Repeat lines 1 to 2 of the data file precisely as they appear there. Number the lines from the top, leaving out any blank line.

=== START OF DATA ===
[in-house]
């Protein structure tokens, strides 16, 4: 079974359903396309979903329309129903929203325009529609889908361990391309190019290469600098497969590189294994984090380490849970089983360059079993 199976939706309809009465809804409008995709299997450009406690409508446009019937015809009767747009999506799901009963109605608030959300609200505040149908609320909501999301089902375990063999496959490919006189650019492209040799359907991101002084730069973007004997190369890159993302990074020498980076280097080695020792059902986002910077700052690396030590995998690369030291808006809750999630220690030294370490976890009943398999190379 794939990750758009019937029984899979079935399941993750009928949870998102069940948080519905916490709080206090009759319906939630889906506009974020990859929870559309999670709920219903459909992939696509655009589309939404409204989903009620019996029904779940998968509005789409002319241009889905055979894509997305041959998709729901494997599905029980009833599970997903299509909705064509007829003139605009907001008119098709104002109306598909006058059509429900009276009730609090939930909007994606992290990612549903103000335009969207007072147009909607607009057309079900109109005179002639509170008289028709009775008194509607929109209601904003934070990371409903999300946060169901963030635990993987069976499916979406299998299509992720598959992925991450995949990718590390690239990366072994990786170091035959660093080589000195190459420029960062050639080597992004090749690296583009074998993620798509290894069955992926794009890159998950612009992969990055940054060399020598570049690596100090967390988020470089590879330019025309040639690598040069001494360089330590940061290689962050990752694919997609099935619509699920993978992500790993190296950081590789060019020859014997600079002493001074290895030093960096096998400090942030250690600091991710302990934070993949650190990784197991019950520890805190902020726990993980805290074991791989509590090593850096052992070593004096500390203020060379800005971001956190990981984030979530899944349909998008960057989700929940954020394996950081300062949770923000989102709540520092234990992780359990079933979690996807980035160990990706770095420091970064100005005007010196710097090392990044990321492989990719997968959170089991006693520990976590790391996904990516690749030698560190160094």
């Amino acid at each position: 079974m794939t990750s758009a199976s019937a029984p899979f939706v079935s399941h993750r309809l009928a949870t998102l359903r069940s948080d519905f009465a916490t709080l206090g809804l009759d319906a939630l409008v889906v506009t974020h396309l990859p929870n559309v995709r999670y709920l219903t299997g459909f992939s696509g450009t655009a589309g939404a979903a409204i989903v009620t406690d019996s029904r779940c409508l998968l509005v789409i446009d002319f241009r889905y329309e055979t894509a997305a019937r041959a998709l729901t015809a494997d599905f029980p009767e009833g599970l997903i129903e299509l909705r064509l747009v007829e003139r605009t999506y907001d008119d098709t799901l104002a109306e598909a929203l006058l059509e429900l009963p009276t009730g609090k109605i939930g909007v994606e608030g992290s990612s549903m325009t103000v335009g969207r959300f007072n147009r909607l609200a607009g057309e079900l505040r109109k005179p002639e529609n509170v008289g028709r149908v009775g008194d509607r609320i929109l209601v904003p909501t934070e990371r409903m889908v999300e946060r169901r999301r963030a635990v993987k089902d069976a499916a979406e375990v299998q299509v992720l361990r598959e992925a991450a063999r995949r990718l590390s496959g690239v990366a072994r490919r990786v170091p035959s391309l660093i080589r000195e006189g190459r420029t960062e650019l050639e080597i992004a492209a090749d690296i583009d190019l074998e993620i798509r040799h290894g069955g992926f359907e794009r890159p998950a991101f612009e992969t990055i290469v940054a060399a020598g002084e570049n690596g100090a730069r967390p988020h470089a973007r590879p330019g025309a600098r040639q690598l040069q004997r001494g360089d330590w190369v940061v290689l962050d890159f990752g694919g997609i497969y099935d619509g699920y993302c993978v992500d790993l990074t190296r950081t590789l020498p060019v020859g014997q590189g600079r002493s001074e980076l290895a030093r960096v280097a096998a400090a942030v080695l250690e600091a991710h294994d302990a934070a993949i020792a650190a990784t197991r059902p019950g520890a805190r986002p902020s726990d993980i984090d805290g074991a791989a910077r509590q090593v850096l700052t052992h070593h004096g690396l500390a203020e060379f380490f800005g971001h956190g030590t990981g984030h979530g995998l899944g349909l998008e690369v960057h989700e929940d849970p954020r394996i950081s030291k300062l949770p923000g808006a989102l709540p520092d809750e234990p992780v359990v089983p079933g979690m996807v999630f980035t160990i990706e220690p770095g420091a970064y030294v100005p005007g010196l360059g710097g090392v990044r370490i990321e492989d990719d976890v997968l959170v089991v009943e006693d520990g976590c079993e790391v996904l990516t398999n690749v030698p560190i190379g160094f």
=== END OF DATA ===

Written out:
[in-house]
């Protein structure tokens, strides 16, 4: 079974359903396309979903329309129903929203325009529609889908361990391309190019290469600098497969590189294994984090380490849970089983360059079993 199976939706309809009465809804409008995709299997450009406690409508446009019937015809009767747009999506799901009963109605608030959300609200505040149908609320909501999301089902375990063999496959490919006189650019492209040799359907991101002084730069973007004997190369890159993302990074020498980076280097080695020792059902986002910077700052690396030590995998690369030291808006809750999630220690030294370490976890009943398999190379 794939990750758009019937029984899979079935399941993750009928949870998102069940948080519905916490709080206090009759319906939630889906506009974020990859929870559309999670709920219903459909992939696509655009589309939404409204989903009620019996029904779940998968509005789409002319241009889905055979894509997305041959998709729901494997599905029980009833599970997903299509909705064509007829003139605009907001008119098709104002109306598909006058059509429900009276009730609090939930909007994606992290990612549903103000335009969207007072147009909607607009057309079900109109005179002639509170008289028709009775008194509607929109209601904003934070990371409903999300946060169901963030635990993987069976499916979406299998299509992720598959992925991450995949990718590390690239990366072994990786170091035959660093080589000195190459420029960062050639080597992004090749690296583009074998993620798509290894069955992926794009890159998950612009992969990055940054060399020598570049690596100090967390988020470089590879330019025309040639690598040069001494360089330590940061290689962050990752694919997609099935619509699920993978992500790993190296950081590789060019020859014997600079002493001074290895030093960096096998400090942030250690600091991710302990934070993949650190990784197991019950520890805190902020726990993980805290074991791989509590090593850096052992070593004096500390203020060379800005971001956190990981984030979530899944349909998008960057989700929940954020394996950081300062949770923000989102709540520092234990992780359990079933979690996807980035160990990706770095420091970064100005005007010196710097090392990044990321492989990719997968959170089991006693520990976590790391996904990516690749030698560190160094």